The commission’s move was welcomed by animal rights campaigners, but many called for a more comprehensive ban. “European citizens demand a total ban on seal product trade. It is essential that the EU ends its trade in all products derived from commercial seal hunts,” said Mark Glover, at the Humane Society International.

“The people of Europe and the European Parliament will accept nothing less than a total ban,” said Neil Parish, a UK Conservative MEP who is president of the Euopean Parliament’s animal welfare group.

However, the move may trigger problems with Canada which exports over C$5m-worth of seal products to the EU annually. It has already said that public pressure to curtail the seal product trade in Europe has been driven by misinformation from anti-sealing organisations and claimed that its own hunts are humane and sustainable.

Canada also lodged a complaint with the World Trade Organisation over Dutch and Belgian bans on seal products last year.

Copyright The Financial Times Limited 2008



 

Seal hunt reeling from EU proposed ban

BY TARA BRAUTIGAM
The Canadian Press

Last updated at 11:10 PM on 23/07/08

ST. JOHN’S, N.L. — The future of Canada’s commercial harp seal hunt, a centuries-old industry and way of life for several thousand East Coast fishermen, was thrown into question Wednesday after the European Union proposed a partial ban of seal products.

Countries that “practice cruel hunting methods” would not be allowed to send seal products to the 27-nation bloc under legislation proposed by EU Environment Commissioner Stavros Dimas.

“The images of seal hunting that circulate around the globe every year are a reminder of the oftentimes gruesome practices used to kill seals,” Dimas told a news conference in Brussels.

“European citizens find this practice is repugnant and in contradiction to our standards of animal welfare.”

The proposed ban needs the support of the EU’s 27 governments and the European Parliament before it can take effect.
Dimas’s move comes after intense pressure from animal welfare organizations, and despite lobbying efforts from the Canadian and Newfoundland and Labrador governments.

Jack Troake, who has hunted seals off the coast of Twillingate, N.L., since 1951, said he was not surprised by the move, but was disappointed nonetheless.

“All of this gallivanting around back and forth from Canada to Europe, discussing and debating this stuff, that never accomplished anything,” Troake said.

“It will be interesting to see now if this is the final end, to see what kind of a stand that Ottawa takes on our behalf, which I’m pretty well sure won’t be very harsh.”

A spokesman for federal Fisheries Minister Loyola Hearn said the minister was in transit and unavailable for comment.
Animal welfare groups reacted with cautious optimism.

“European politicians are doing for Canadians what our own politicians will not — that is, listen to the majority opposition to this cruel, unsustainable and unnecessary hunt,” said Sheryl Fink, an Ontario-based researcher with the International Fund for Animal Welfare.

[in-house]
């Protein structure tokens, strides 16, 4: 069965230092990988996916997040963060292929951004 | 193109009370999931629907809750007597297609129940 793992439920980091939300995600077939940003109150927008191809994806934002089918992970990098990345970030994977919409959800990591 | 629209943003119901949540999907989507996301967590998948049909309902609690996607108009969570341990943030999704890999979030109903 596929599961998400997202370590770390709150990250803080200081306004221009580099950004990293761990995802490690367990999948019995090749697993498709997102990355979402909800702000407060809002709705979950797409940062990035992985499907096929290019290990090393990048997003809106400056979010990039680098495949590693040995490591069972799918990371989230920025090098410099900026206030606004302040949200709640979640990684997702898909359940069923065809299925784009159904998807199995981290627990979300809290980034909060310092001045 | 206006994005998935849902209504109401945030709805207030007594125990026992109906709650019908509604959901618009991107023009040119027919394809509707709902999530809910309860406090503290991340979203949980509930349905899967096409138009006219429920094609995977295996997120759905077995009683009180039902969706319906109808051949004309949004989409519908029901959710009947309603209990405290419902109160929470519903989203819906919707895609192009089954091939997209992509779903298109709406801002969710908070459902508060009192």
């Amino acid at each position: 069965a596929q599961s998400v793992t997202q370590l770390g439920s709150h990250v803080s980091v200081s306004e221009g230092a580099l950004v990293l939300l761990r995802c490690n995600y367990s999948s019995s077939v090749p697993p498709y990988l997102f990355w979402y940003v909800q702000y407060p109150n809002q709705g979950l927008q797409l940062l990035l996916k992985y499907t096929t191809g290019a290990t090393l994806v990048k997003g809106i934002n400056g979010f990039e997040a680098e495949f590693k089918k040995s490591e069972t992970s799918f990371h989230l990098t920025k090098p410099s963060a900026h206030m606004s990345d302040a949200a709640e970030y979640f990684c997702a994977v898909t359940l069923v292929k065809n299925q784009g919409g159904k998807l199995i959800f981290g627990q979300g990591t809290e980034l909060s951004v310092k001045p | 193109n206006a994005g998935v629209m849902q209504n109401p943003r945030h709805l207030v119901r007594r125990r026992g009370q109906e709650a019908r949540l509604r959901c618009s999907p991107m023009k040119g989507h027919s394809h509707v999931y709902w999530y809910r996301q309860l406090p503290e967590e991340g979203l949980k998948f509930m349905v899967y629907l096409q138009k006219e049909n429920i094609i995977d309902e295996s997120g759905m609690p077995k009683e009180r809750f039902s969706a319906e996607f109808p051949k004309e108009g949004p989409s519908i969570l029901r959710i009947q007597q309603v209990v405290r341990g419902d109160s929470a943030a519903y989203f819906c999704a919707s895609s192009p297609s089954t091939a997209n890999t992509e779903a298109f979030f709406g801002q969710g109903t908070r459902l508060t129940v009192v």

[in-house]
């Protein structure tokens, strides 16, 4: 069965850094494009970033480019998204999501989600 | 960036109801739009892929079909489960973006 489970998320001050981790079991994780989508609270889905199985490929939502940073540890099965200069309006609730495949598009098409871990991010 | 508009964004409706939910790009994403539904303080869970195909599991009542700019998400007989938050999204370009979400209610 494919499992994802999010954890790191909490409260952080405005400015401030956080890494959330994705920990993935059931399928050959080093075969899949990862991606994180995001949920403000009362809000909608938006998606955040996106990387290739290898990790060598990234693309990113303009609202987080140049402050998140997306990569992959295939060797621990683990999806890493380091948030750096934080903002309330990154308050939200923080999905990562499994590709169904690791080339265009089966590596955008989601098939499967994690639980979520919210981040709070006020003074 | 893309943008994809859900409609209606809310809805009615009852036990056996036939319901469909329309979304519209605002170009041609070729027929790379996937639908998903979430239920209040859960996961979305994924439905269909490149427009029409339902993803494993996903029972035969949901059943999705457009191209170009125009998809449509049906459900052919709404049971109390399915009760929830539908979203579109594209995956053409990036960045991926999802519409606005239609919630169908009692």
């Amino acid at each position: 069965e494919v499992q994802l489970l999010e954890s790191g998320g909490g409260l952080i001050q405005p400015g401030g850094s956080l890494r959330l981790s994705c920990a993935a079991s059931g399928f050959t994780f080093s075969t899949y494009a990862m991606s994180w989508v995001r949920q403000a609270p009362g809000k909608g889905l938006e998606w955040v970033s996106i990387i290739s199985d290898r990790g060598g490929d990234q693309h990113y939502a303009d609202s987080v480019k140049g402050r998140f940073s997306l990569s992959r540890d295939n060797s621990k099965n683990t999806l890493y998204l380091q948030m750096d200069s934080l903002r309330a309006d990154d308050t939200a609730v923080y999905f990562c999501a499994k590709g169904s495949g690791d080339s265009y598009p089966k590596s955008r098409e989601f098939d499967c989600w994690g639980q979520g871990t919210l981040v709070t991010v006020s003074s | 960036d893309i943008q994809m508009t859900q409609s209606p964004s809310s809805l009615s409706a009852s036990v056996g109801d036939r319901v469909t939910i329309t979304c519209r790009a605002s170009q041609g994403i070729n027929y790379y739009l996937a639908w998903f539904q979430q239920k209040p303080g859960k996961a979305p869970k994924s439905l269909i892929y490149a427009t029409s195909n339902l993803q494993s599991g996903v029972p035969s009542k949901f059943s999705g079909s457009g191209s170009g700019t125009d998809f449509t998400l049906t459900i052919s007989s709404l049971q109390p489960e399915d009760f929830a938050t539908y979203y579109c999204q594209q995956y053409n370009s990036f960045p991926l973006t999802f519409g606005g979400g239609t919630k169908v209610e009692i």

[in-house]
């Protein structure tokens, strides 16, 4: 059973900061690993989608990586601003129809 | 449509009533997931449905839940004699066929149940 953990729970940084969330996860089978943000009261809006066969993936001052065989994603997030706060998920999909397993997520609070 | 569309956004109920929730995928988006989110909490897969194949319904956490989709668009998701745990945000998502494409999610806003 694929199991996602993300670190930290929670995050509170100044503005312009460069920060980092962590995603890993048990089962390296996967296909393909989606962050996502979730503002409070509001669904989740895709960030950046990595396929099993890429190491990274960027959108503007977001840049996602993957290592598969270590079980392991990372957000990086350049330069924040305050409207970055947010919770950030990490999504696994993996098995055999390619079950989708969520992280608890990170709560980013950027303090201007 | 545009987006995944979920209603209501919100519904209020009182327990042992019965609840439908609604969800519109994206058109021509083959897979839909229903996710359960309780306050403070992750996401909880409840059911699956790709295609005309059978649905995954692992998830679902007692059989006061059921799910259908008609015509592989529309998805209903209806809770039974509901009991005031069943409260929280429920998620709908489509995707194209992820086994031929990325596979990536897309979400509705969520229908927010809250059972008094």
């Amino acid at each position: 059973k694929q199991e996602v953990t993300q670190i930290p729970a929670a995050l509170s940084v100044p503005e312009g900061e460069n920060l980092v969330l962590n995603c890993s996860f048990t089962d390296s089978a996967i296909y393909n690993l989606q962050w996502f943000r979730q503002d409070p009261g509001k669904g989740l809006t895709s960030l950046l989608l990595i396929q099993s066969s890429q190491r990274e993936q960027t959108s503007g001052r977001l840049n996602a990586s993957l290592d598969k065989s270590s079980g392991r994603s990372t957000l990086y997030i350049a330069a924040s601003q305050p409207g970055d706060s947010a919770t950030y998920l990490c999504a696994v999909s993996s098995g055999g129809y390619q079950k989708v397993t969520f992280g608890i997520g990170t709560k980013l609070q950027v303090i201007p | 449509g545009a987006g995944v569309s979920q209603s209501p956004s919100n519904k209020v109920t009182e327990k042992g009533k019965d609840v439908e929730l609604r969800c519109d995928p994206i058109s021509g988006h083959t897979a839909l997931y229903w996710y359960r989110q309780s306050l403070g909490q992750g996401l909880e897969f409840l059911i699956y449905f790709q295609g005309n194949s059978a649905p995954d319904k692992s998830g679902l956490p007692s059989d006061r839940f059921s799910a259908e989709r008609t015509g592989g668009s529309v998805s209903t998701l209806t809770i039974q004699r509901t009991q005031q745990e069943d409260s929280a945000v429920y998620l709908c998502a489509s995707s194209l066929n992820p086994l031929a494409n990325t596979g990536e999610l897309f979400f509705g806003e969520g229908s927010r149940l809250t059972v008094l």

Animal rights activists have called for the end to Canada’s commercial seal hunt, the largest marine mammal slaughter in the world, for several decades.

Seal hunters in Atlantic Canada say the hunt is humane, sustainable and an important part of their annual income, particularly in remote coastal communities where there is little else to do in the winter.

“We do it because it’s part of our culture and we try to survive on this rock,” Troake said.

The ban, if passed, would shut down critical shipment points for the sealing industry, including Holland and Germany.
Canada’s largest markets for seal products, such as Russia, China and Norway, are outside the EU. But some in the sealing industry fear an EU ban would curb the demand for sealskins from the fashion industry and disrupt shipping routes.

The seal hunt’s roots run deep in Newfoundland and Labrador, where the seal was once second only to cod as the most economically valuable species.



 

EU proposes import ban on seal products to protest inhumane hunt

By CONSTANT BRAND | Associated Press Writer
7:24 AM EDT, July 23, 2008

BRUSSELS, Belgium (AP) _ The European Union proposed an import ban Wednesday on products derived from seals that are killed in a cruel way, a move that could hurt the annual seal hunt in Canada — the largest in the world.

Animal rights groups and lawmakers have called for an EU crackdown against seal hunts worldwide, prompting wrangling at EU headquarters over how far the European Commission should go.

The plan announced Wednesday covers hunts worldwide, but especially focuses on Canada because of claims by anti-hunt campaigners that it is the cruelest. Canadian seal hunters use spiked clubs and rifles to kill seals.

"Seal products coming from countries which practice cruel hunting methods must not be allowed to enter the EU," EU environmental commissioner Stavros Dimas told reporters. "The EU is committed to upholding high standards of animal welfare."

Canada has threatened to take trade action against the EU if it imposes a ban, claiming a ban would decimate isolated east coast communities that are heavily dependent on the annual hunt.

The EU proposals says the trade in seal products would be allowed from countries that can offer guarantees their hunting techniques are "consistent with high animal-welfare standards" are used and the animals are killed swiftly without undue suffering.